More than five billion people worldwide have smartphones, about three-fourths of the world’s adults. UNC Gillings School of Global Public Health researchers are harnessing these and other mobile devices to collect data and deliver interventions to help prevent HIV/AIDS.
[Photo: (L-R) UNC’s Drs. Kate Muessig, Audrey Pettifor and Harsha Thirumurthy use mobile health tools or incentives based on behavioral economics to lower risk of acquiring or transmitting HIV. mHealth Platforms can build stronger social support among those who face stigma related to their sexual preference or HIV status. Smartphone photo by Mr. Pabak Sarkar.]
Dr. Kate Muessig, assistant professor of health behavior at the Gillings School, uses mobile health (mHealth) tools to reduce risk of HIV in North Carolina and in China and other countries. She also works on the development a peer-support and mHealth-enabled intervention for men who have sex with men (MSM) in China. The intervention aims to help those who are HIV-positive connect with medical care, including HIV treatment and other supportive services, such as substance use treatment or mental health services.
“Young, black MSM bear a disproportionate buden of HIV in the U.S. and are one of the only subgroups who continue to experience an increase in HIV transmission,” Dr. Muessig says. “The stigma they face poses added barriers to health-positive behaviors and deters access to health care and services. The use of Web- and cellphone-based platforms to build stronger social support among these young people offers a highly accessible and familiar medium for intervention. More than 90 percent have access to the Web and/or a smartphone.”
Dr. Muessig says her research aims to reach people where they are, using a technology and mode of interaction (e.g., social networking) with which they are already familiar.
UNC’s MEASURE Evaluation, based at the Carolina Population Center and staffed by a number of UNC Gillings School faculty members, leads an mHealth project, “Priorities for Local AIDS Control Efforts” (PLACE) study in the Dominican Republic. In the project, mobile tablets are loaded with the Open Data Kit, a mobile data-collection platform, to identify populations at high risk of HIV, common points of transmission and whether HIV services are available in high-risk areas. Mobile tables also were used to collect data for an organizational network analysis in Homa Bay, Kenya. That study aimed to strengthen the HIV referral network to ensure that patients who test positive will receive appropriate treatment.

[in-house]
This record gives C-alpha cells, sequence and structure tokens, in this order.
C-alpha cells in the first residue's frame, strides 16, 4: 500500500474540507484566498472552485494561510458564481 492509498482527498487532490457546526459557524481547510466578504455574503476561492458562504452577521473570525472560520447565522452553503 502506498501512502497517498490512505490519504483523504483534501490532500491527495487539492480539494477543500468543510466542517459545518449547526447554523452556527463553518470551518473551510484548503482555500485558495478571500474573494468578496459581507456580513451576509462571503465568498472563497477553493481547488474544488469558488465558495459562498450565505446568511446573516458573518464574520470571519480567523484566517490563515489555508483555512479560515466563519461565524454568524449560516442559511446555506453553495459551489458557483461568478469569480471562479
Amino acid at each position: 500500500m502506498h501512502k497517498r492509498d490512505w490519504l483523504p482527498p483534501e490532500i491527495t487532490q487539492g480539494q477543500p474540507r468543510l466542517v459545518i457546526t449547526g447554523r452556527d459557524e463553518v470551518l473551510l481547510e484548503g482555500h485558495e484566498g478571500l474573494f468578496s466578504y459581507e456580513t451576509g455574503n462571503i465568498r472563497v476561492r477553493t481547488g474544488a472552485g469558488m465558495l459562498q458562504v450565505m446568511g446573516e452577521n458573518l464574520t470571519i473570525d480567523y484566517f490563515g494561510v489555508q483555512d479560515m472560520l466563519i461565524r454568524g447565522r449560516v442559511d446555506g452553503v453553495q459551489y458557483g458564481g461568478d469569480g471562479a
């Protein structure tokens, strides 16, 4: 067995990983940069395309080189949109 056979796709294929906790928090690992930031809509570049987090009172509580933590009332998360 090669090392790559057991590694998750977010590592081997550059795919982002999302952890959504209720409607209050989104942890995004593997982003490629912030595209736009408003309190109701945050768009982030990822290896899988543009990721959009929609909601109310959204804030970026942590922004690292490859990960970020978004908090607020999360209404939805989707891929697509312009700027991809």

Why do some people choose not to take actions that they know would protect or improve their health? Behavioral economics research provides one of the answers – people tend to focus upon immediate costs and benefits of taking certain actions, rather than on long-term benefits. Research increasingly has shown that relatively small rewards can spur action.
Two UNC Gillings School researchers are among those using behavioral economics to investigate whether people in sub-Saharan Africa will adopt behaviors that prevent acquisition or transmission of HIV.
Dr. Harsha Thirumurthy, associate professor of health policy and management, conducted two studies to assess the effect of providing different types of low-cost incentives to Kenyan men who undergo medical circumcision, an intervention proven to reduce the men’s risk of acquiring HIV. Dr. Audrey Pettifor, associate professor of epidemiology, conducted a six-year study examining the effect of cash transfers, conditional upon high school attendance, on young South African women’s risk of HIV acquisition.
Dr. Thirumurthy tested two types of incentives – a lottery-style incentive, through which study participants had the chance to win big prizes (from a $2.50 food voucher to a bicycle or smartphone), and a fixed compensation incentive, through which participants would receive a $12.50 food voucher if they were circumcised within three months. Although the hope of winning a prize (the lottery) was not as attractive as in some Western countries, the fixed incentive spurred 8.4 percent of the participating men to undergo circumcision, as compared to only 1.3 percent of the control group, which were offered no incentive other than being told it was preventive for HIV acquisition.
Five percent of South African girls have acquired HIV at age 15, and the infection rate climbs to 25 percent by the time the young women are in their early 20s. Ensuring that the girls attend high school regularly – and graduate – is one intervention that consistently reduces HIV infection risk.
“They can’t afford school fees, school uniforms and transportation costs,” Dr. Pettifor says. “They may be responsible for caring for family members or have certain household duties, so girls may be required to stay home while boys attend school.”
Dr. Pettifor found that cash transfers of $10 per month to the girls and $20 per month to their families reduced some risk behaviors and had an impact upon the girls’ having unprotected sex and experiencing intimate partner violence. As Dr. Pettifor and colleagues had hypothesized, staying in school was protective for HIV infection. Young women who attended less than 80 percent of the time were three times more likely to acquire HIV during the study period.